Value Based Healthcare with Markov Models
Value based healthcare can only make an impact if it can address complicated concerns such as marginal benefits to healthcare, comparative net health outcomes, and most prominently, whether value-based health care is worth it. The good news is we can use current industry methods such as Markov models and cost effectiveness analysis to make a case for the viability of value-based health care.
Markov models calculate the probability associated with events occurring in sequence based on time elapsed in a given state prior to the transition. It is commonly used by health analysts to evaluate economic models of diseases and the potential impact of new interventions (such as a new imaging technique, or a new treatment) entering the market. Markov models enable us to calculate the proportion of patients who will likely progress through a series of discrete health states given a diagnosed chronic illness and tabulate the costs associated with each disease progression.
The model can also incorporate dynamic transitions that patients will be making towards an improved status when given an intervention that is efficacious, or regress if that intervention is absent from treatment or, for example, if a patient is only receiving some form of standard care. Understanding those transitions is important for estimating and analyzing the cost and outcomes of economic models as it can demonstrate the time and resources it will take for a cohort to receive an innovative product or alternatively, to model a chronic disease for a patient with continuous risks over time (Briggs, 1998).
The use of economic models such as Markov’s can be combined with current cost-effectiveness frameworks that measure direct costs and health benefits to produce an outcome expressed in quality adjusted life years (QALYs). A QALY is calculated by multiplying the utility score of a specific health state with the total time spent in that state. It captures both the morbidity and the mortality of illnesses. The probabilities generated from the Markov model, along with QALYs estimated from cost effectiveness analysis have the advantage of allowing us to compare different interventions by demonstrating the incremental improvement in quality of life gained from an investment in a particular intervention (such as offering new services in a clinic – or withdrawing them, new imaging protocols – or doing without them, new drugs or devices versus standard of care, etc.). Reed’s economic evaluation, for example, relies on comparing the value of the benefits with that of additional resources required. Thus, analysts can combine the cost effectiveness model with a value-based healthcare perspective to recommend a more patient-centered model that goes beyond the traditional standard value when the data justify it (Reed, 2019).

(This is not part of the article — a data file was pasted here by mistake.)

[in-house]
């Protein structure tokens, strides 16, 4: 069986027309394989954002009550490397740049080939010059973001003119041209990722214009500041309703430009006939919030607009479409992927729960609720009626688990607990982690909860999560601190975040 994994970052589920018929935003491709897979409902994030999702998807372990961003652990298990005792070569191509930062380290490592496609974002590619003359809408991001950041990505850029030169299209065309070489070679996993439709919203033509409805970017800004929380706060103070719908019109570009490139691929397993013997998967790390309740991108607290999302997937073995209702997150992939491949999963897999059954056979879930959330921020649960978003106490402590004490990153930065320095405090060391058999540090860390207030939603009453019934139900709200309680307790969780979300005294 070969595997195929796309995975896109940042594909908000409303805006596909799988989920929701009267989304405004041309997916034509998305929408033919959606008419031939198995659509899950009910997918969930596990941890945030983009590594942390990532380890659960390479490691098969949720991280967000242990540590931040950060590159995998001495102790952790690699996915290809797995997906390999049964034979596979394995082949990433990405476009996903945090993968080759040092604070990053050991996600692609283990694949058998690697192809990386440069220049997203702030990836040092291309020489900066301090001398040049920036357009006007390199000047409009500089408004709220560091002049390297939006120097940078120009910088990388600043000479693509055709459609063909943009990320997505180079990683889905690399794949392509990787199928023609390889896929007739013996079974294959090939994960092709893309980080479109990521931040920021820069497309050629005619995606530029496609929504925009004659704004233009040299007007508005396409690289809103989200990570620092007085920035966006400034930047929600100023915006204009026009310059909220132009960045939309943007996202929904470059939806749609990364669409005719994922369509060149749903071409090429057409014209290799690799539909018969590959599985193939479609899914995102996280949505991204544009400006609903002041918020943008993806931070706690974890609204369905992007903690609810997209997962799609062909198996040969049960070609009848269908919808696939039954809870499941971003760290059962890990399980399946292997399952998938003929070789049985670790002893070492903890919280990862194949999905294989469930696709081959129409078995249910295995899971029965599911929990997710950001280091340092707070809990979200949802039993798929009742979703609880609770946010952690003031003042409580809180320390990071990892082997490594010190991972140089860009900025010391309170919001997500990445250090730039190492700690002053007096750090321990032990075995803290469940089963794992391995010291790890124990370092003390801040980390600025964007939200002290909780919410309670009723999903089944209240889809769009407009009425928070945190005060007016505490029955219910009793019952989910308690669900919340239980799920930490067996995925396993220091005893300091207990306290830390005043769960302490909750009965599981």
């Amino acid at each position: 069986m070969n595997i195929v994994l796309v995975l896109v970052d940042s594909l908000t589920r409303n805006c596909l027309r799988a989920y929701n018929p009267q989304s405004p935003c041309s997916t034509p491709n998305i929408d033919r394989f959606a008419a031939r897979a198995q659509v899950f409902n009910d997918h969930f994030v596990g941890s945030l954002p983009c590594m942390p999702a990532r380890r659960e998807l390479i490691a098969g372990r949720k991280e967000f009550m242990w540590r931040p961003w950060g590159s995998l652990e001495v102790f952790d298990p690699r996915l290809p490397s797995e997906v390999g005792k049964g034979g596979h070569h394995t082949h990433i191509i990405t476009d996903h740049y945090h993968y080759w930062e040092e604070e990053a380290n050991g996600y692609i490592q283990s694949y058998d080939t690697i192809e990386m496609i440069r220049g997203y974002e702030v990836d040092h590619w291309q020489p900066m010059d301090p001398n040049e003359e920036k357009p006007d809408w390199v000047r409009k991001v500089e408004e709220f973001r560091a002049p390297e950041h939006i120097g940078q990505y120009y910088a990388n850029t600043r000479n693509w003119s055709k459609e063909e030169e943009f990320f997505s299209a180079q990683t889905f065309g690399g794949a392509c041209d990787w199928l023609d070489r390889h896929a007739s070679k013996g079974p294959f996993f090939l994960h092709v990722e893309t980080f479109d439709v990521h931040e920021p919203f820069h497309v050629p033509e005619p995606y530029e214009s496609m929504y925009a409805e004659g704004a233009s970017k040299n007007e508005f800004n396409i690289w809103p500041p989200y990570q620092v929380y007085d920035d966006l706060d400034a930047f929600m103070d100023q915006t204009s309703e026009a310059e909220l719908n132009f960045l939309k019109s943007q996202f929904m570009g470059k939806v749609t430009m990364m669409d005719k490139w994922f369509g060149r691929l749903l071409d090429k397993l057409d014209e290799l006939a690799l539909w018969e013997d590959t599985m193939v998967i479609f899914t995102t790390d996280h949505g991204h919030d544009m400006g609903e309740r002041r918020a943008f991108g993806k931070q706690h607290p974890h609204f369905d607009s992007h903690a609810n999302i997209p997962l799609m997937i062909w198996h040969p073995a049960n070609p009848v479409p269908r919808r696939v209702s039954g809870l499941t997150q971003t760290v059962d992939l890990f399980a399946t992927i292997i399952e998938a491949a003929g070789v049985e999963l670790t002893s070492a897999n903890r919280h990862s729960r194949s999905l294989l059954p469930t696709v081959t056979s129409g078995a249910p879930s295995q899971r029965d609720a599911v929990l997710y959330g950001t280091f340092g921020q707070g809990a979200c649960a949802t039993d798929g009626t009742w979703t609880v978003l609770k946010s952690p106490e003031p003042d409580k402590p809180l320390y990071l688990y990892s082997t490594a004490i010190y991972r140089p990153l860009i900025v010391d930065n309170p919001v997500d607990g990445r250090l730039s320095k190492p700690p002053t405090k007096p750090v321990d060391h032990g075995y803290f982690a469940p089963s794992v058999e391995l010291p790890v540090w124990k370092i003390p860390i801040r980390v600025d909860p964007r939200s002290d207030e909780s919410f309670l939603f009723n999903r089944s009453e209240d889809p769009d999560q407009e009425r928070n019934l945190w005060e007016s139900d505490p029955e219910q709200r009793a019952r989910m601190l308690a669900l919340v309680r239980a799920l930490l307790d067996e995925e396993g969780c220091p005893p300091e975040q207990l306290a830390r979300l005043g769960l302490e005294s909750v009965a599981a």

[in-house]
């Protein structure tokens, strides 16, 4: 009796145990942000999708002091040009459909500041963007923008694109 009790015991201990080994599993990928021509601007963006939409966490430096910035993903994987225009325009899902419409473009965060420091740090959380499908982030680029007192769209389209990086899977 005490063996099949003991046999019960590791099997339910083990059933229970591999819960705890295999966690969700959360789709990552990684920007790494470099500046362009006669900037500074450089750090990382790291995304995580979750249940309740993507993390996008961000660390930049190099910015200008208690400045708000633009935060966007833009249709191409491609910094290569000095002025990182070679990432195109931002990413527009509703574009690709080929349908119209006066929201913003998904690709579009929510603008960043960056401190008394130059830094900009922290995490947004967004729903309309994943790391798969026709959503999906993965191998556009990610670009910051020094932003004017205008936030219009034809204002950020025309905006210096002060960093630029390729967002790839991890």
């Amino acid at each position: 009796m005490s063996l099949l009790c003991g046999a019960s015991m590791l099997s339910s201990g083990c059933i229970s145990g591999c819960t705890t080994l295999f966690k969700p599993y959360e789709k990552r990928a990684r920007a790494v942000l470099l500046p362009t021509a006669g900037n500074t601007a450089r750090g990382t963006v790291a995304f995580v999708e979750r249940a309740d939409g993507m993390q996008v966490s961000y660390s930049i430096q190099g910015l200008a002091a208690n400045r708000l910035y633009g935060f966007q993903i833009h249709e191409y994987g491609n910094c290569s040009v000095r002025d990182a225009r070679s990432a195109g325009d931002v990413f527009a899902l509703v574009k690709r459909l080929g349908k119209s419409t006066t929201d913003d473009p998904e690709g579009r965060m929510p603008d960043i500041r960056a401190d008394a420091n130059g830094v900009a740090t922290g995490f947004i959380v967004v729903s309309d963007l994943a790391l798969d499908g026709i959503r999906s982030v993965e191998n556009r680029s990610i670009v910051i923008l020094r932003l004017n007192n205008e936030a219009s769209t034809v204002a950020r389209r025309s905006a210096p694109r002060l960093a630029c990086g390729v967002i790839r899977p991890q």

Most US based providers are reimbursed on a fee-for-service arrangement, where the provider is paid for every service delivered. In theory the cost-effectiveness model combined with a value-based healthcare focus could implement a value-based payment system as a replacement for the fee-for-service model, where financial incentives or penalties would be measured based on the quality and cost of care delivered rather than the volume (Buxton, 2006).
Implemented with care, the combination of an effective economic model such as Markov model and cost-effectiveness analysis with a value-based healthcare focus would allow policy makers to deliver a high value healthcare system that caters the multidimensional outcomes of patients at the most efficient cost possible (Tsevat, 2018).
Briggs, A., & Sculpher, M. (1998). An Introduction to Markov Modelling for Economic Evaluation. PharmacoEconomics, 13(4), 397–409. doi:10.2165/00019053-199813040-00003
Buxton, M. (2006). Economic Evaluation and Decision Making in the UK. Pharmacoeconomics, 24(11), 1134-1142.
Me, P. (2013). The strategy that will fix health care. HBR, 24.
NEJM Catalyst. (2017, January 1). What Is Value-Based Healthcare? Retrieved July 29, 2021
NEJM Catalyst. (2017). What Is Value-Based Healthcare? Retrieved from NEJM Catalyst: https://catalyst.nejm.org/doi/full/10.1056/CAT.17.0558
Putera I. (2017). Redefining Health: Implication for Value-Based Healthcare Reform. Cureus, 9(3), e1067. https://doi.org/10.7759/cureus.1067
Reed S.D., Dubois R.W., Johnson F.R., Caro J.J., Phelps C.E. (2019). Novel approaches to value assessment beyond the cost-effectiveness framework. Value Health; 22: S18-S23
Tsevat J, Moriates C. (2018). Value-Based Health Care Meets Cost-Effectiveness Analysis. Ann Intern Med. 2018 Sep 4;169(5):329-332. doi: 10.7326/M18-0342. PMID: 30083766.
20+ years of healthcare and data sciences experience including BI, ML, Policy Analysis, HTA, Value Dossiers, Predictive modeling, meta-analysis, and Budget Impact; experience with many claims and EHR databases; strong background in health policy and economics.